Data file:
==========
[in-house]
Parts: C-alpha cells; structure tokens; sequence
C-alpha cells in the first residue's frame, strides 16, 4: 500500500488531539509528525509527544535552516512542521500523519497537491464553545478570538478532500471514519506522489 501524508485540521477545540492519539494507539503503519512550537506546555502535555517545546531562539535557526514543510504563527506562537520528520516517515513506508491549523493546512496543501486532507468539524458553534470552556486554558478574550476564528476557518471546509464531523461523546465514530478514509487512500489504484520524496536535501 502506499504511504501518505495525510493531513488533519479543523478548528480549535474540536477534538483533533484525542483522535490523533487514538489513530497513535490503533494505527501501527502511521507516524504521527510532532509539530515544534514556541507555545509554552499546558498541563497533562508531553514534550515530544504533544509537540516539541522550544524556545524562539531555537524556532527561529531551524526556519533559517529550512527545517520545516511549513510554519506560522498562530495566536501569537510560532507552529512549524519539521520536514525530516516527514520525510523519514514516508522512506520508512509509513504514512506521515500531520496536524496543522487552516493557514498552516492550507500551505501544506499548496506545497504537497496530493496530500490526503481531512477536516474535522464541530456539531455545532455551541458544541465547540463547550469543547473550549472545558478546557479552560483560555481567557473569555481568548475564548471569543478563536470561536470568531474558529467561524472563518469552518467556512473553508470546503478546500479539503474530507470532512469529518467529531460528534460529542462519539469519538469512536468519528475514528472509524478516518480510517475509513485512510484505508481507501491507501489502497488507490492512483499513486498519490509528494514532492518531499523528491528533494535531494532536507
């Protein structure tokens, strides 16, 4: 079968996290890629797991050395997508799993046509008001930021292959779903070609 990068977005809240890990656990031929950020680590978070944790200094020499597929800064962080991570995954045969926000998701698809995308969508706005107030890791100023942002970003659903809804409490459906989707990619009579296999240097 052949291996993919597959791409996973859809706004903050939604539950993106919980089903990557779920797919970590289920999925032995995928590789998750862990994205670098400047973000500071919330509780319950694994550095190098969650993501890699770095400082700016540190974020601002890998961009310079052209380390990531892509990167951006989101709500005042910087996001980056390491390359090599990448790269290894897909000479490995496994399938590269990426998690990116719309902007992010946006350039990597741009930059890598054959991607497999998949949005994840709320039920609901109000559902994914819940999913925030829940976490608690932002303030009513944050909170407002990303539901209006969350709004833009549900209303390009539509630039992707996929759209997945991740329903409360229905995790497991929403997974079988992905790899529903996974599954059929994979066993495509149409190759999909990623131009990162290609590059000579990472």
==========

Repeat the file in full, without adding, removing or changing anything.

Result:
[in-house]
Parts: C-alpha cells; structure tokens; sequence
C-alpha cells in the first residue's frame, strides 16, 4: 500500500488531539509528525509527544535552516512542521500523519497537491464553545478570538478532500471514519506522489 501524508485540521477545540492519539494507539503503519512550537506546555502535555517545546531562539535557526514543510504563527506562537520528520516517515513506508491549523493546512496543501486532507468539524458553534470552556486554558478574550476564528476557518471546509464531523461523546465514530478514509487512500489504484520524496536535501 502506499504511504501518505495525510493531513488533519479543523478548528480549535474540536477534538483533533484525542483522535490523533487514538489513530497513535490503533494505527501501527502511521507516524504521527510532532509539530515544534514556541507555545509554552499546558498541563497533562508531553514534550515530544504533544509537540516539541522550544524556545524562539531555537524556532527561529531551524526556519533559517529550512527545517520545516511549513510554519506560522498562530495566536501569537510560532507552529512549524519539521520536514525530516516527514520525510523519514514516508522512506520508512509509513504514512506521515500531520496536524496543522487552516493557514498552516492550507500551505501544506499548496506545497504537497496530493496530500490526503481531512477536516474535522464541530456539531455545532455551541458544541465547540463547550469543547473550549472545558478546557479552560483560555481567557473569555481568548475564548471569543478563536470561536470568531474558529467561524472563518469552518467556512473553508470546503478546500479539503474530507470532512469529518467529531460528534460529542462519539469519538469512536468519528475514528472509524478516518480510517475509513485512510484505508481507501491507501489502497488507490492512483499513486498519490509528494514532492518531499523528491528533494535531494532536507
């Protein structure tokens, strides 16, 4: 079968996290890629797991050395997508799993046509008001930021292959779903070609 990068977005809240890990656990031929950020680590978070944790200094020499597929800064962080991570995954045969926000998701698809995308969508706005107030890791100023942002970003659903809804409490459906989707990619009579296999240097 052949291996993919597959791409996973859809706004903050939604539950993106919980089903990557779920797919970590289920999925032995995928590789998750862990994205670098400047973000500071919330509780319950694994550095190098969650993501890699770095400082700016540190974020601002890998961009310079052209380390990531892509990167951006989101709500005042910087996001980056390491390359090599990448790269290894897909000479490995496994399938590269990426998690990116719309902007992010946006350039990597741009930059890598054959991607497999998949949005994840709320039920609901109000559902994914819940999913925030829940976490608690932002303030009513944050909170407002990303539901209006969350709004833009549900209303390009539509630039992707996929759209997945991740329903409360229905995790497991929403997974079988992905790899529903996974599954059929994979066993495509149409190759999909990623131009990162290609590059000579990472």